Complexity and emperical economics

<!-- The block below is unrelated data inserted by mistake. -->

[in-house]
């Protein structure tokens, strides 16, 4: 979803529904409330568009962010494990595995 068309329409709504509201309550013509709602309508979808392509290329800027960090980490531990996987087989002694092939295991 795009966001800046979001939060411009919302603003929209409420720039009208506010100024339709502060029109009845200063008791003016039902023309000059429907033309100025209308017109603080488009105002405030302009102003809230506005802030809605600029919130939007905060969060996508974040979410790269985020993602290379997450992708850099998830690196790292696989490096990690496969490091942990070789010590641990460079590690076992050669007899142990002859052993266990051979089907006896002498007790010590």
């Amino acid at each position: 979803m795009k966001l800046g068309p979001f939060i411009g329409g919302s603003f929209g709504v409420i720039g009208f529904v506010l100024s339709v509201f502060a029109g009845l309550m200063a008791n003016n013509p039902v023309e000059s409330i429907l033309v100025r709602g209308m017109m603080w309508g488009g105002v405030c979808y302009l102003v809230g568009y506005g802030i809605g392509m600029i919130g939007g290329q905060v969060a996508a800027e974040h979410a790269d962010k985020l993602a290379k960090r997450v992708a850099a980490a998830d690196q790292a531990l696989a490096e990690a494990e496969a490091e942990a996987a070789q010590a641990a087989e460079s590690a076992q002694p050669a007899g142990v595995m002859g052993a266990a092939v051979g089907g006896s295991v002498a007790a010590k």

This article explores the state of interplay between recent efforts to introduce complex systems methods into economics and the understanding of empirical phenomena. The empirical side of economic complexity may be divided into three general branches: historical studies, the identification of power and scaling laws, and analyses of social interactions. I argue that, while providing useful 'stylised facts', none of these empirical approaches has produced compelling evidence that economic contexts exhibit the substantive microstructure or properties of complex systems. This failure reflects inadequate attention to identification problems. Identification analysis should therefore be at the centre of future work on the empirics of complexity. Copyright 2005 Royal Economic Society.
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